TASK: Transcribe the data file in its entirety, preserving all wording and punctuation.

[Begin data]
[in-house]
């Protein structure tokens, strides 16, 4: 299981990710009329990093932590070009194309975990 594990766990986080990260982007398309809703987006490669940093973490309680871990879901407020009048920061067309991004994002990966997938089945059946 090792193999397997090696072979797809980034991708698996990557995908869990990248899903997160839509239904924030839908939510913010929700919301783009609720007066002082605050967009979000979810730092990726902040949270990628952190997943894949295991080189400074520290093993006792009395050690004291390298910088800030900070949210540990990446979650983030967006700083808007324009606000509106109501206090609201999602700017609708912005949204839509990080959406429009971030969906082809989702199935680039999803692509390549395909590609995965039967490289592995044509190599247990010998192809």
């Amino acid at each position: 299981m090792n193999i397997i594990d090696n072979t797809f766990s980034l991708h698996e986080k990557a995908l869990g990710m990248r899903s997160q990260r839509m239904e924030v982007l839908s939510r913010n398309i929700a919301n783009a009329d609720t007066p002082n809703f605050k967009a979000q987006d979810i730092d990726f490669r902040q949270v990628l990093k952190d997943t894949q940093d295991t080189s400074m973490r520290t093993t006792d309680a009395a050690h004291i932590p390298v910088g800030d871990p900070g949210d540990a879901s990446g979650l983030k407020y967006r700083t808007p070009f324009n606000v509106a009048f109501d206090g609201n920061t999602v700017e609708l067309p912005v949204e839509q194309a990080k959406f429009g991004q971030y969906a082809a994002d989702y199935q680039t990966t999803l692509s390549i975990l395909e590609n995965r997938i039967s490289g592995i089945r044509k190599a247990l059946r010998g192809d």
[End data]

[in-house]
């Protein structure tokens, strides 16, 4: 299981990710009329990093932590070009194309975990 594990766990986080990260982007398309809703987006490669940093973490309680871990879901407020009048920061067309991004994002990966997938089945059946 090792193999397997090696072979797809980034991708698996990557995908869990990248899903997160839509239904924030839908939510913010929700919301783009609720007066002082605050967009979000979810730092990726902040949270990628952190997943894949295991080189400074520290093993006792009395050690004291390298910088800030900070949210540990990446979650983030967006700083808007324009606000509106109501206090609201999602700017609708912005949204839509990080959406429009971030969906082809989702199935680039999803692509390549395909590609995965039967490289592995044509190599247990010998192809």
């Amino acid at each position: 299981m090792n193999i397997i594990d090696n072979t797809f766990s980034l991708h698996e986080k990557a995908l869990g990710m990248r899903s997160q990260r839509m239904e924030v982007l839908s939510r913010n398309i929700a919301n783009a009329d609720t007066p002082n809703f605050k967009a979000q987006d979810i730092d990726f490669r902040q949270v990628l990093k952190d997943t894949q940093d295991t080189s400074m973490r520290t093993t006792d309680a009395a050690h004291i932590p390298v910088g800030d871990p900070g949210d540990a879901s990446g979650l983030k407020y967006r700083t808007p070009f324009n606000v509106a009048f109501d206090g609201n920061t999602v700017e609708l067309p912005v949204e839509q194309a990080k959406f429009g991004q971030y969906a082809a994002d989702y199935q680039t990966t999803l692509s390549i975990l395909e590609n995965r997938i039967s490289g592995i089945r044509k190599a247990l059946r010998g192809d």